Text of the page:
APR 23, 2014 12:00 AM PDT

Plant Bud Growth and Branching Initiated by Sugar

WRITTEN BY: Jen Ellis
For years, botanists had assumed that a specific plant hormone called auxin was the primary driver determining branching and bud growth in plants. However, a research group from the University of Queensland has countered this theory with a study that was published recently in the Proceedings of the National Academy of Sciences. They have determined that the true driving force is plant sugars.

The team cooperated with a group at Brookhaven National Laboratory to create a radioactive tracer for the sugars through a mostly natural process. By exposing the plants to carbon dioxide formed with carbon-11 isotope, a traceable sugar was created through the absorption of the modified carbon dioxide by the plants and the subsequent natural photosynthesis process.

Once the traceable sugar was created, its progress through the plant could be tracked over time, accumulation points could be identified, and rates of travel throughout the plant could be calculated. The team found that in response to clipping, the transport rate of sugar to the buds was greatly increased. Bud outgrowth was increased proportionately.

However, the auxin that was previously thought to be the dominant factor migrated toward the buds at a much slower rate. The branching process can begin up to a full day before changes are detected in the auxin levels.

Meanwhile, sugar traveled at a rate of 150 centimeters per hour throughout the plant stem-approximately 100 times the rate of auxin-and was determined to be the initiator for bud growth. Auxin still plays a role in the branching and bud growth process; it just turns out to be a non-dominant role and occurs at a later stage.

This work backs up the premise that growth of buds in the lower branches of plants are reduced because of the needs of the active shoots in upper branches, depriving the lower branches of the sugar required for increased bud growth. By intentionally clipping upper shoots, the growth and branching is increased at the lower levels through redistribution of the necessary sugars.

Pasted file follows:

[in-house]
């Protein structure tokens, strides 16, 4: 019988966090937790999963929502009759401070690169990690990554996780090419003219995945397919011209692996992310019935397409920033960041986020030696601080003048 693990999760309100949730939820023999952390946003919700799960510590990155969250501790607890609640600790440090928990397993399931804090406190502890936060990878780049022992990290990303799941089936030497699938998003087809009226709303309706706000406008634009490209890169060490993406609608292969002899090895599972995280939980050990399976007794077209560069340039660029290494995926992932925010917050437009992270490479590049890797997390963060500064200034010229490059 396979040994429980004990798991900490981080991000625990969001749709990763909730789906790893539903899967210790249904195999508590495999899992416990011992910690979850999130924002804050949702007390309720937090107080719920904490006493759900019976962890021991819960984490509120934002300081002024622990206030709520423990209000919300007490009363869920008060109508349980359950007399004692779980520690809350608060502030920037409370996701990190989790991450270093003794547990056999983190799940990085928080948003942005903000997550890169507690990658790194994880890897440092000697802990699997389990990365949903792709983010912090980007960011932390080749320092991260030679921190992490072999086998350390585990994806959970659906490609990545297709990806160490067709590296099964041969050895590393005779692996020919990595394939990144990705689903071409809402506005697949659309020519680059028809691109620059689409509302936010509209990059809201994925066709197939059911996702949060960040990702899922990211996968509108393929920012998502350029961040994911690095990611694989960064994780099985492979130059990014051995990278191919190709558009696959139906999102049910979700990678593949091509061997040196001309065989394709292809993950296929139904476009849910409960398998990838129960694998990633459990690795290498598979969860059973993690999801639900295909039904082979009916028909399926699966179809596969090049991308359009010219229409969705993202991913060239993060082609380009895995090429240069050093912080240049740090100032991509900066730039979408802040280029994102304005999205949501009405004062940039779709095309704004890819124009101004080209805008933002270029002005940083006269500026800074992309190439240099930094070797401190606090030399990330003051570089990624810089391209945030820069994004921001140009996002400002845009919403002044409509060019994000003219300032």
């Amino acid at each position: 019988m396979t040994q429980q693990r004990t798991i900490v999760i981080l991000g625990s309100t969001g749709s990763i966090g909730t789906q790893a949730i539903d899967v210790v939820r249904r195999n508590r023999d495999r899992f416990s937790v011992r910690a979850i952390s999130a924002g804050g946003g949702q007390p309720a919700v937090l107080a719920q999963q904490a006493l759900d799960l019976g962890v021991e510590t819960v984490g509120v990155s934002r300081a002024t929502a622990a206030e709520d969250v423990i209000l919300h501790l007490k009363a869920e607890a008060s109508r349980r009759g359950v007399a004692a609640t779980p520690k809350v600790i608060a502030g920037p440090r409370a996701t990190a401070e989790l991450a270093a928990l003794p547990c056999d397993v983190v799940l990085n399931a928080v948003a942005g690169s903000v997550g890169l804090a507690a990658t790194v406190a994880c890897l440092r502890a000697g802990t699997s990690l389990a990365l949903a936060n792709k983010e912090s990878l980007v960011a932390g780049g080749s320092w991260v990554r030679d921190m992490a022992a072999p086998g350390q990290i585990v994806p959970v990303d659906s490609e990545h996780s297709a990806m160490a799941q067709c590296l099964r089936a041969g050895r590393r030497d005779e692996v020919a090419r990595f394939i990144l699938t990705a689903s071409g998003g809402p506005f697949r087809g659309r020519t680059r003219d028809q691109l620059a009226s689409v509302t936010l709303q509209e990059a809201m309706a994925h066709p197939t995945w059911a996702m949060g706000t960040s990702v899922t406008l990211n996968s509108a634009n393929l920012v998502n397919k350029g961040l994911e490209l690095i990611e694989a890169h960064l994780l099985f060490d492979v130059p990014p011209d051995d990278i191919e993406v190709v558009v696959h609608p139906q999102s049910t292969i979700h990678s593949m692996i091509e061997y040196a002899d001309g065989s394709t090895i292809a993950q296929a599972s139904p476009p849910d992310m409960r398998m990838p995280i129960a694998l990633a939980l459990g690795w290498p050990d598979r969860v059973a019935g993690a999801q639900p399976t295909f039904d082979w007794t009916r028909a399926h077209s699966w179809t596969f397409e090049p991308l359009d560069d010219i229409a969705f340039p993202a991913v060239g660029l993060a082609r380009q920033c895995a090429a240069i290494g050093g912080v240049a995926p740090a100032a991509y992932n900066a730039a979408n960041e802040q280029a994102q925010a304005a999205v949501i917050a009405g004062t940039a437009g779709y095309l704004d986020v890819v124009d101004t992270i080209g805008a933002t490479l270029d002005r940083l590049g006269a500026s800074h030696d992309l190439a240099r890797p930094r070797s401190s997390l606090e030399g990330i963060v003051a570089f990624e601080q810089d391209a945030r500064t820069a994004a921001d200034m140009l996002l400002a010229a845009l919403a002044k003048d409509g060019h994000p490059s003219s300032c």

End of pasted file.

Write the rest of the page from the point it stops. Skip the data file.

There are several logical areas for follow-up research-for example, for tree-based crops such as apples, an understanding of how the sugar is divided and transported between growth of the tree and production of fruit can result in better management of fruit trees and greater yields of fruit.

Plant growth optimization could be used in other fields, such as energy. The Office of Science within the U.S. Department of Energy funded this work in their Brookhaven facility to improve bioenergy production.

For example, optimized growth and branching in crops like sorghum and switchgrass could improve the overall economics of using them to produce biofuel. In those two cases, the new shoots and buds aren't readily accessible for this type of testing, but the University of Queensland/Brookhaven joint effort and similar research is assumed to transfer over to these potential cash crops.

We look forward to more cutting edge research from this team, and we are anxious to see their current work integrated into the field.
About the Author
You May Also Like
NOV 07, 2018
Chemistry & Physics
NOV 07, 2018
Why Are Fruit Flies Attracted to Rotting Fruit Smell?
Fruit flies are the staple pests in the kitchen during summer. As much as these unwelcomed guests enjoy sucking up sugary juice, they are actually more att...
NOV 27, 2018
Plants & Animals
NOV 27, 2018
Social Spiders Lose Their Minds After Meeting This Parasitoid Wasp
A curious team of researchers from the University of British Columbia was purportedly studying Anelosimus eximius spider nests in Ecuador in an effort to l...
DEC 09, 2018
Drug Discovery
DEC 09, 2018
Insect Venom Can Someday Combat Antibiotic-Resistant Infections
Insect venom, such as those secreted by wasps and bees, are considered an insect’s immune system defense because of its richness in bacterial killing...
DEC 10, 2018
Plants & Animals
DEC 10, 2018
Urbanized Tungara Frogs Have Developed Sexier Mating Calls, But Why?
Animals of all kinds change their behavior to adapt to urbanized settings, and tungara frogs are no different. New research published this week in the jour...
DEC 17, 2018
Earth & The Environment
DEC 17, 2018
Federal court "speaks for the trees"
A federal appeals court has called in the Lorax, the grumpy little creature famous in Dr. Seuss’s book for acting as a guardian for the trees. In a r...
DEC 24, 2018
Plants & Animals
DEC 24, 2018
Decoding the Secrets of Howler Monkey Evolution
There exist a bevy of ways that an animal species can be driven to evolve, but one of the more controversial methods of evolution involves a process known...
Loading Comments...